A student completing the Applied Mathematics programmes will have an understanding of mathematical, statistical, and operations research principles, and is equipped with the necessary skills, knowledge and scientific attitudes required for solving a wide variety of mathematical, statistical and operations research problems (including those in science, engineering, technology, finance and commerce) at various levels of complexity theoretically and practically using computing. The programme provides opportunities for students to develop and demonstrate knowledge and understanding, skills, qualities and other attributes: Student should know and be able to apply a selection of mathematical and computational tools required to solve and understand problems in quantitative science, identifying relevant principles and laws when dealing with such problems; plan, conduct and report (orally and in writing) on a programme of investigation; integrate and evaluate information from a variety of sources; develop skills in extracting relevant information from published sources, both printed and electronic, and the ability to reference work in an appropriate manner, is expected to have an ability to execute experiments in an experimental or computing laboratory with due safety precautions; have basic familiarity and competence in handling laboratory apparatus or computers; have competence in the use of mathematical methods and techniques in problem solving and modelling; use numerical and analytical techniques to solve problems.

 

ADMISSION REQUIREMENTS

Eligible candidates must have passed in the Rwandan Senior school level or other equivalent finishing examinations and attained a minimum grade B in the subjects of Mathematics, Chemistry and Physics. From different combinations: Physics - Chemistry – Mathematics; Mathematics-Physics-Geography or Mathematics-Physics-Computer.

Government sponsored students are selected by the Rwanda National Examinations Council. Privately sponsored students should apply directly to the Registrar's Office.

Information on fees and other admission requirements can be obtained from www.admissions.ur.ac.rw

 

PROGRAMME CONTENT

Year 1: General English,Mechanics, Linear Algebra I, Calculus I, Study Skills, International Computer Driving Licence (ICDL), General Chemistry, Linear Algebra II, Calculus II, Electricity & Magnetism , Properties of Matter, Discrete Mathematics, C Programming.

Year 2: English forScience and Technology, Ordinary Differential Equations, Numerical Analysis I, Probability & Statistics, Number Theory, Analytical Geometry, Real Analysis, Partial Differential Equations, Vector Analysis, Numerical Analysis II, Classical Mechanics, C++ Programming, Functions of Several Variables.

Year 3: English for academic Purposes, Graph Theory, General Topology, Financial Mathematics, Linear Programming, Group Theory, Java Programming, Mathematical Modelling, Group Theory, Java Programming, Mathematical Modelling, Operations Research, Regression Analysis, Nonlinear Analysis, Complex Analysis, Integral Transforms.

Year 4 (Statistics): Entrepreneurship skills, Statistical Methods of data Analysis, Time Series Analysis & Forecasting, Econometrics, Industrial Attachment (10 weeks), Project Work, Sampling Theory & Methods, Experimental Design, Differential Geometry, Algorithm Design & Analysis.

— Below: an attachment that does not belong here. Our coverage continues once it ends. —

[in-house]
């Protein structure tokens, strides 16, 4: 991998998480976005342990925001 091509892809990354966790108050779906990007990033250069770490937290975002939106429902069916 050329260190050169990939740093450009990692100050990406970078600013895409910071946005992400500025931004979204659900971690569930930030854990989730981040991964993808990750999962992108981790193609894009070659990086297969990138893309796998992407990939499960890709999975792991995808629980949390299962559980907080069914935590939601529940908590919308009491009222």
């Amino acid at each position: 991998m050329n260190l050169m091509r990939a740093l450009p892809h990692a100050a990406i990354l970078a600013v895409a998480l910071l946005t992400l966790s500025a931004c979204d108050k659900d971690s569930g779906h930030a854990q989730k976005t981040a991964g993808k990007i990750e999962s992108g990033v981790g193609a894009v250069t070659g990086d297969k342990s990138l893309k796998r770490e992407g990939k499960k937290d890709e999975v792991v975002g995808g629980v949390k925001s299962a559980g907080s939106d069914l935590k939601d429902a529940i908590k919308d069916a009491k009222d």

Year 4 (Dynamical Systems): Entrepreneurship skills, Nonlinear Dynamical Systems, Fluid Dynamics I, Celestial Mechanics, Industrial Attachment (10 weeks), Project work, Chaos in Nonlinear Dynamical Systems, Fluid Dynamics II, Differential Geometry, Algorithm Design & Analysis.

Year 4 (Pure Mathematics): Entrepreneurship skills, Computational Complex Analysis, Field Theory, Ring Theory, Ring Theory, Industrial Attachment (10 weeks), Project Work, Algebra Number Theory, Commutative Algebra, Differential Geometry, Algorithm Design & Analysis.

 

PROGRAMME LEARNING OUTCOMES

A. Knowledge and Understanding

At the end of the programme, students should be able to demonstrate knowledge and understanding of:

A1. Modules related to pure mathematics;

A2. Modules related to applied mathematics

A3. Modules related to Statistics

A4. Modules related to Computations

B. Cognitive/Intellectual skills/Application of Knowledge

At the end of the programme students should be able to:

B1. Apply calculus, geometry and algebra to solve problems;

B2. Apply Differential Equations to solve problems problems;

B3. Apply statistics to solve real life situation problems;

B4. Apply numerical  methods in solving problems;

C. Communication/ICT/Numeracy/Analytic Techniques/Practical Skills

At the end of the programme students should be able to:

C1. Apply fundamental notions of mathematics in solving real life problems

C3. Learn mathematical computing skills using modern software such as Matlab and R;

C4. Write a report on mathematical analysis of data;

C5. Use IT skills in major research and commercial statistical packages;

D. General transferable skills

At the end of the programme students should be able to:

D1. Translate question of interest into mathematical hypotheses;

D2. Display and analyse data for specific research questions;

D3. Work as a mathematician expert in multi-professional work communities.

 

5. Department of Geography

 

 
CONTACT US

UR - CST, Avenue de l'Armee

P. O. Box 3900 Kigali-Rwanda

Call: +250 (0) 788 469314  

Email: principal .cst@ur.ac.rw